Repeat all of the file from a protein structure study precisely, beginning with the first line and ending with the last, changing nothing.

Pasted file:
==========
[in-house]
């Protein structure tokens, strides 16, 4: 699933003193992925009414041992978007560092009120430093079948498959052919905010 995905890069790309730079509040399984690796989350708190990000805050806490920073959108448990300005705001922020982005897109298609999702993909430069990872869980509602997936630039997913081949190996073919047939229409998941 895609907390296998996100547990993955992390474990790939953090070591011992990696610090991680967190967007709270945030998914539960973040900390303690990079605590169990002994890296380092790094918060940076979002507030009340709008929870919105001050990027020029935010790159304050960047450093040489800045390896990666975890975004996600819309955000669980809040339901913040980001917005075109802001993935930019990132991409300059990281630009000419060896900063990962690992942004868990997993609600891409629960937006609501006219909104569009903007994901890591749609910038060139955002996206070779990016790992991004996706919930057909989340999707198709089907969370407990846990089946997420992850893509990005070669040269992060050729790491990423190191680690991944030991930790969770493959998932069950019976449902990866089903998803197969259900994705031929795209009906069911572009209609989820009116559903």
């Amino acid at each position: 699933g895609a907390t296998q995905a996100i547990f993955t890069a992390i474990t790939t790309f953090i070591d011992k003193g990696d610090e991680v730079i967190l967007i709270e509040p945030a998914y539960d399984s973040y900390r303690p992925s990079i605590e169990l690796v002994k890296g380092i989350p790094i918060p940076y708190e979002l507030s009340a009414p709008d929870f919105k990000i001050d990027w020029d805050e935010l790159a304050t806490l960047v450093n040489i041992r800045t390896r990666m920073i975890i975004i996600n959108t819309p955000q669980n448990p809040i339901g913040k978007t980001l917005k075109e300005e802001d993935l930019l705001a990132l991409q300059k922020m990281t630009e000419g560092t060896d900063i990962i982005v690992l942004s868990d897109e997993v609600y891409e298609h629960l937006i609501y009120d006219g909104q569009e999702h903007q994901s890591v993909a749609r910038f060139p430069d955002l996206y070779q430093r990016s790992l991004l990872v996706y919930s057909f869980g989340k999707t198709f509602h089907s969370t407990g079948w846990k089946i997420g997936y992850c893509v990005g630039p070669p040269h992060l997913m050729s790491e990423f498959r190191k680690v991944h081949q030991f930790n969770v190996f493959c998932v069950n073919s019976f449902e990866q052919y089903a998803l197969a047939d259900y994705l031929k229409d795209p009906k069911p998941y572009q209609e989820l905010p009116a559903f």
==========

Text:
[in-house]
């Protein structure tokens, strides 16, 4: 699933003193992925009414041992978007560092009120430093079948498959052919905010 995905890069790309730079509040399984690796989350708190990000805050806490920073959108448990300005705001922020982005897109298609999702993909430069990872869980509602997936630039997913081949190996073919047939229409998941 895609907390296998996100547990993955992390474990790939953090070591011992990696610090991680967190967007709270945030998914539960973040900390303690990079605590169990002994890296380092790094918060940076979002507030009340709008929870919105001050990027020029935010790159304050960047450093040489800045390896990666975890975004996600819309955000669980809040339901913040980001917005075109802001993935930019990132991409300059990281630009000419060896900063990962690992942004868990997993609600891409629960937006609501006219909104569009903007994901890591749609910038060139955002996206070779990016790992991004996706919930057909989340999707198709089907969370407990846990089946997420992850893509990005070669040269992060050729790491990423190191680690991944030991930790969770493959998932069950019976449902990866089903998803197969259900994705031929795209009906069911572009209609989820009116559903």
């Amino acid at each position: 699933g895609a907390t296998q995905a996100i547990f993955t890069a992390i474990t790939t790309f953090i070591d011992k003193g990696d610090e991680v730079i967190l967007i709270e509040p945030a998914y539960d399984s973040y900390r303690p992925s990079i605590e169990l690796v002994k890296g380092i989350p790094i918060p940076y708190e979002l507030s009340a009414p709008d929870f919105k990000i001050d990027w020029d805050e935010l790159a304050t806490l960047v450093n040489i041992r800045t390896r990666m920073i975890i975004i996600n959108t819309p955000q669980n448990p809040i339901g913040k978007t980001l917005k075109e300005e802001d993935l930019l705001a990132l991409q300059k922020m990281t630009e000419g560092t060896d900063i990962i982005v690992l942004s868990d897109e997993v609600y891409e298609h629960l937006i609501y009120d006219g909104q569009e999702h903007q994901s890591v993909a749609r910038f060139p430069d955002l996206y070779q430093r990016s790992l991004l990872v996706y919930s057909f869980g989340k999707t198709f509602h089907s969370t407990g079948w846990k089946i997420g997936y992850c893509v990005g630039p070669p040269h992060l997913m050729s790491e990423f498959r190191k680690v991944h081949q030991f930790n969770v190996f493959c998932v069950n073919s019976f449902e990866q052919y089903a998803l197969a047939d259900y994705l031929k229409d795209p009906k069911p998941y572009q209609e989820l905010p009116a559903f």